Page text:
2 Corinthians 9:6 – Prosperity Giving Deception

Many IFB Pastors will use 2 Corinthians 9:6 to manipulate the congregation to give money. This is a prosperity giving ruse that isn’t accurate and is extremely dangerous. 2 Corinthians 9:6 states:

But this I say, He which soweth sparingly shall reap also sparingly; and he which soweth bountifully shall reap also bountifully. (KJV)

Remember this: Whoever sows sparingly will also reap sparingly, and whoever sows generously will also reap generously. (NIV)

The IFB uses this verse to teach prosperity giving with tithes and offerings… the message is presented as ‘the more you give the more you will be blessed as a result and conversely the less you give the less blessings you will receive – and those who give less or decline to give at all risk curses and life struggles as a consequence’. Yet again we see, however, that the use of this verse in this way is a twisting of Scripture. This verse is often isolated from its context and the context is lost when it is used to teach tithing and prosperity giving.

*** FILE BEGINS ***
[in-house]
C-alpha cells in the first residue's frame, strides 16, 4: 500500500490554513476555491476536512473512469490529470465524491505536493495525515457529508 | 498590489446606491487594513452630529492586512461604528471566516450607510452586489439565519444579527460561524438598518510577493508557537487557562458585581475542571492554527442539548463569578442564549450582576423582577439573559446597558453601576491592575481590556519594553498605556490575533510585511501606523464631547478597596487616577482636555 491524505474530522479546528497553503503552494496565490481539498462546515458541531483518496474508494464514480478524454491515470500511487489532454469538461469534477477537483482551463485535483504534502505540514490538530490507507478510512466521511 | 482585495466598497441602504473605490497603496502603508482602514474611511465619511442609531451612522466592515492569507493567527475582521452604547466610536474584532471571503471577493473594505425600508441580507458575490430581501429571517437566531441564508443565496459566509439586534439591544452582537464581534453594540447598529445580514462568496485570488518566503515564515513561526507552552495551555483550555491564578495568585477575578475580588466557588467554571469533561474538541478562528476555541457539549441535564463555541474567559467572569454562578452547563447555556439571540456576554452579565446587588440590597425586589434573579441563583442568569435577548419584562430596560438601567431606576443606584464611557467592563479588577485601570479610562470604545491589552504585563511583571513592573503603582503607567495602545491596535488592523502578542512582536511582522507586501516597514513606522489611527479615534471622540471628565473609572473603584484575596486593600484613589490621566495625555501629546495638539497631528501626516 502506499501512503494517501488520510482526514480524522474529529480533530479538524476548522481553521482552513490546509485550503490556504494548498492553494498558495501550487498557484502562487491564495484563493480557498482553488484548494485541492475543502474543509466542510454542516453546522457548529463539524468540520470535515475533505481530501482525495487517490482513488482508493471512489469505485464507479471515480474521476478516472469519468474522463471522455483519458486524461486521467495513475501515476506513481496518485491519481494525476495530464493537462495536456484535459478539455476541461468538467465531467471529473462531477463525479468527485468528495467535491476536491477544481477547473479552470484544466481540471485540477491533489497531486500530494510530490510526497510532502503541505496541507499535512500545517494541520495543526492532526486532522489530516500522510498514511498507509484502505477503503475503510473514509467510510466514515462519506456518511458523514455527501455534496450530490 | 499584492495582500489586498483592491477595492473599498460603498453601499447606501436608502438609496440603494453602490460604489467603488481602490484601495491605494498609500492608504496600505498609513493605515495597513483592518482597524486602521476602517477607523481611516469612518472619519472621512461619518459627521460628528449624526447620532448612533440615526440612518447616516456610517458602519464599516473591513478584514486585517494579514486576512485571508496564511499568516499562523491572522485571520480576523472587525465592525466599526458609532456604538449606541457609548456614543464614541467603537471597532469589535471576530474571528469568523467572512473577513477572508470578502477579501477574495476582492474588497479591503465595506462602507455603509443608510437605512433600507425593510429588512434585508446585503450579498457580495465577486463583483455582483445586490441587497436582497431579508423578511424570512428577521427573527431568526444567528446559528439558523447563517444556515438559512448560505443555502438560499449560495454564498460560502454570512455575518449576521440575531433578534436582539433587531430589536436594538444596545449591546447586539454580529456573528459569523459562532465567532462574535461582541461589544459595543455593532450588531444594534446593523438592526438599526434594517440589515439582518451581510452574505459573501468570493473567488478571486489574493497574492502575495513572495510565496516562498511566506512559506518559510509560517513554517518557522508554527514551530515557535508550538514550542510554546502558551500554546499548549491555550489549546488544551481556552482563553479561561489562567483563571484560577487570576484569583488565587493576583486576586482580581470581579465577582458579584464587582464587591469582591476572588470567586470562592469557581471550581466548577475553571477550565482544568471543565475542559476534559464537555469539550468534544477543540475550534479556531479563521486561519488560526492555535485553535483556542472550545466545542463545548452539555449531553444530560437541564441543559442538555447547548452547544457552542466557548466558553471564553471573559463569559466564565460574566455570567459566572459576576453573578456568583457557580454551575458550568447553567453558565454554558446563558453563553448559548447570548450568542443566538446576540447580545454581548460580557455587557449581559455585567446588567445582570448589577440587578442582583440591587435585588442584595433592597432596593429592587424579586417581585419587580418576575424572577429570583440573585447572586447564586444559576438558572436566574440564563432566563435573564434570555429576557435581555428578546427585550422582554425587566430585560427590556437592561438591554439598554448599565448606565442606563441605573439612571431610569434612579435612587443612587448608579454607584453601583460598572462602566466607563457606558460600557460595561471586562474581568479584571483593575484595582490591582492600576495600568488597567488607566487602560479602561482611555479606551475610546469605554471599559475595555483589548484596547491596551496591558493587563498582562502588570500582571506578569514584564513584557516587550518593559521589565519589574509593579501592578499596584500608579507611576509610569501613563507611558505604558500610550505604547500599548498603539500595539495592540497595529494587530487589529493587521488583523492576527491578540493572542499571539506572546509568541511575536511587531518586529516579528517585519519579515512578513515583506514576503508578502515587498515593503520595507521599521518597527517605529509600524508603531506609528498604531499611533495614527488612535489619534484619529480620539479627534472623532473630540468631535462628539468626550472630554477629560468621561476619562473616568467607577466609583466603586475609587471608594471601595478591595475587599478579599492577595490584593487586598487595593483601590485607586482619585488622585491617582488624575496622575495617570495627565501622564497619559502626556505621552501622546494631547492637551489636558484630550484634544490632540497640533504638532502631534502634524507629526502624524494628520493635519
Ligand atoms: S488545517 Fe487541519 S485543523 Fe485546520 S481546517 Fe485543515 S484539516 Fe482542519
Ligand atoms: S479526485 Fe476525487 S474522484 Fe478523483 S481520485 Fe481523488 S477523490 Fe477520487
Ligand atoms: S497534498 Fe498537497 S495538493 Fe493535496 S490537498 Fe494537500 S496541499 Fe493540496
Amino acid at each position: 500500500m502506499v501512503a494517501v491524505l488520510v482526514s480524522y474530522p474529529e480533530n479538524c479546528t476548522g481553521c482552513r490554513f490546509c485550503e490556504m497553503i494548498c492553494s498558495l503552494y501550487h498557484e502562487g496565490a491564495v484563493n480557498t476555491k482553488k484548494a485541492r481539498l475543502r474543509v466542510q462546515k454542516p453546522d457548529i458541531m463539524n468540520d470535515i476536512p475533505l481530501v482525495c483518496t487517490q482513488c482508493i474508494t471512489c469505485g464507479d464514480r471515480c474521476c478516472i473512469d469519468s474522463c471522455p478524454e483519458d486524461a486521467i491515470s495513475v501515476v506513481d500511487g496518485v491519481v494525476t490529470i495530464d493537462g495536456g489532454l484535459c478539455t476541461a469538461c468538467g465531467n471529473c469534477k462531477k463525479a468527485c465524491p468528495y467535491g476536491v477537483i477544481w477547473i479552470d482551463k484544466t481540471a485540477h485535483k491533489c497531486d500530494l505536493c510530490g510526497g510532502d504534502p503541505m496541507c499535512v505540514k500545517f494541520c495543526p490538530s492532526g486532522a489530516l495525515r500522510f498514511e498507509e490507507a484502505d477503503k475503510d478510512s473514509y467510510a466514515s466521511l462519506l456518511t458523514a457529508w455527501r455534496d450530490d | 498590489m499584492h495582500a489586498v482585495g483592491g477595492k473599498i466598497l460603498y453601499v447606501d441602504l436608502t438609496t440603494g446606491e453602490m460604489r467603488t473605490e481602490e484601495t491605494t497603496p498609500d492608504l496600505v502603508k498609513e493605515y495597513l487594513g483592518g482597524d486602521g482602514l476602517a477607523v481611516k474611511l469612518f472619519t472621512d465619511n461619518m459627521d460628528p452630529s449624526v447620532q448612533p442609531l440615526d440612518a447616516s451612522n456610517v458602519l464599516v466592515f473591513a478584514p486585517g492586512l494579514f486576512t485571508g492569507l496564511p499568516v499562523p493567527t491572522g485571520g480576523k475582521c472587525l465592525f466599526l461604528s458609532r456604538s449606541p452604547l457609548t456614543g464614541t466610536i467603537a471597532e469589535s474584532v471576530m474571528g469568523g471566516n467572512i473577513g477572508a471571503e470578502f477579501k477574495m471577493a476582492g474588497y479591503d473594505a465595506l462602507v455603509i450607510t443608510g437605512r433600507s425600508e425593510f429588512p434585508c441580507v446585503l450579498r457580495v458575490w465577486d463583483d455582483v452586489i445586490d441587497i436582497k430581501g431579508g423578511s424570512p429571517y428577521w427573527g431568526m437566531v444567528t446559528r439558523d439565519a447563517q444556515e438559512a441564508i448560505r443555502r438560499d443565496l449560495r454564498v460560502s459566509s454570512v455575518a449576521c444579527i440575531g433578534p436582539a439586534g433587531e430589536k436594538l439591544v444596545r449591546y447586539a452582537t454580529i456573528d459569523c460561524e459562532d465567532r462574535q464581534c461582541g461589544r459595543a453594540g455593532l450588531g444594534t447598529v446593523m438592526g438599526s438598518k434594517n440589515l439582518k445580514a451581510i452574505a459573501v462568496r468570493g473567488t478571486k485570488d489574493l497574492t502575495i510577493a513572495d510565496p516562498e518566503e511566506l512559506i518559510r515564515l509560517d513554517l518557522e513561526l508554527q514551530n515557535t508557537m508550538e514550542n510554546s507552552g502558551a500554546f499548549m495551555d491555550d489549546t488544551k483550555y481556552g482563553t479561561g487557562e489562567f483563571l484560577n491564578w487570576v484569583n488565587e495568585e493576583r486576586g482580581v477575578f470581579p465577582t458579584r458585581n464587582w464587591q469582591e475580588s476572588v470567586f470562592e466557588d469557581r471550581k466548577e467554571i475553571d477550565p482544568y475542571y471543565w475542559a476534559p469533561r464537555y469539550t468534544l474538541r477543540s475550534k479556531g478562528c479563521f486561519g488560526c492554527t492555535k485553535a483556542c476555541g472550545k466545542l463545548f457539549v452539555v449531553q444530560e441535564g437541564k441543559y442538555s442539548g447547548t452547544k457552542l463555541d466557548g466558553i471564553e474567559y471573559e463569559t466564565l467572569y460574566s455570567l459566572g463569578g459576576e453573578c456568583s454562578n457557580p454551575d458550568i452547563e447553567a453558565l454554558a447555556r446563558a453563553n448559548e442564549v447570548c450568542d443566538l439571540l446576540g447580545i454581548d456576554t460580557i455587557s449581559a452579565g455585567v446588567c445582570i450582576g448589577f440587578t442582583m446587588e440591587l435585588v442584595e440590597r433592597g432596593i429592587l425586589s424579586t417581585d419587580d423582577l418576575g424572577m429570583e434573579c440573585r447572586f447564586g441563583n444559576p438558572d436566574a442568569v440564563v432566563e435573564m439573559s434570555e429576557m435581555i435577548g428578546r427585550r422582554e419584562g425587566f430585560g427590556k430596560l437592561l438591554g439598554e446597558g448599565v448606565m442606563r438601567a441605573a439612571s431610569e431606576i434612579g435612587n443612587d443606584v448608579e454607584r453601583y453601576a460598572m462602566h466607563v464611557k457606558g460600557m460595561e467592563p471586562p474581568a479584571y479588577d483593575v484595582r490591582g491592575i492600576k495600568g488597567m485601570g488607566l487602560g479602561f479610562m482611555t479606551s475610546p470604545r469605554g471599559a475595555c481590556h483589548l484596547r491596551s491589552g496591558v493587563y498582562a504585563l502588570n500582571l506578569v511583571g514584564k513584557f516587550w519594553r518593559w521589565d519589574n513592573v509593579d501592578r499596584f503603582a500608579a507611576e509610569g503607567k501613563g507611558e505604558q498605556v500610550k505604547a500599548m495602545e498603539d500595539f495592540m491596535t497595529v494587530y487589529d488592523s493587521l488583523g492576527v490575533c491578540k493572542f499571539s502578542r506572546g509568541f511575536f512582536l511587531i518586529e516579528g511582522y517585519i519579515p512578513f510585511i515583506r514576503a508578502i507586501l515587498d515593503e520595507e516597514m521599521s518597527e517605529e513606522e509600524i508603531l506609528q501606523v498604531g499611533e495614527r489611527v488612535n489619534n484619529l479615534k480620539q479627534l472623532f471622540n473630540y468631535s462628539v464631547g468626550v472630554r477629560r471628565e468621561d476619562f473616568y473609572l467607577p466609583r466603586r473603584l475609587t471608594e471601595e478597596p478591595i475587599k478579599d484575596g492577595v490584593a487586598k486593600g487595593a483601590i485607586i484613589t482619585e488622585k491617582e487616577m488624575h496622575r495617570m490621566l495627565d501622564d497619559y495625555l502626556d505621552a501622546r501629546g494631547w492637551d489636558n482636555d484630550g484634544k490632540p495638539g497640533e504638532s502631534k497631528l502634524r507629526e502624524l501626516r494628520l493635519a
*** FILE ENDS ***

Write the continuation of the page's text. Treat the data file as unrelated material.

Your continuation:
2 Corinthians 9:6 Prosperity Giving

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2 Corinthians 9:6-7 in Context

In order to keep the textual context we need to look at the whole of 2 Corinthians 8 & 9. In this passage, Paul was writing to the church at Corinth to verbalize concern about people in Jerusalem. Corinth was experiencing economic growth while people in Jerusalem were suffering in a time of poverty. During this time Titus was also traveling around telling others of the hard times Jerusalem was having and asking for Christians to donate to them. Macedonia, which wasn’t even close to the prosperity of Corinth, committed to give far more than they could afford (see verses 1-5). Seeing this, Paul decided to remind the Corinthians that they also made a commitment to help Jerusalem and motivate them to give also (see chapter 8 verses 10-12 and 9:1). The important thing to remember is that collections were taken to help those less fortunate (2 Corinthians 11:8-15). This was NOT a challenge for the Corinthians to give tithes to the church, it was to help fellow believers during a time of poverty and need.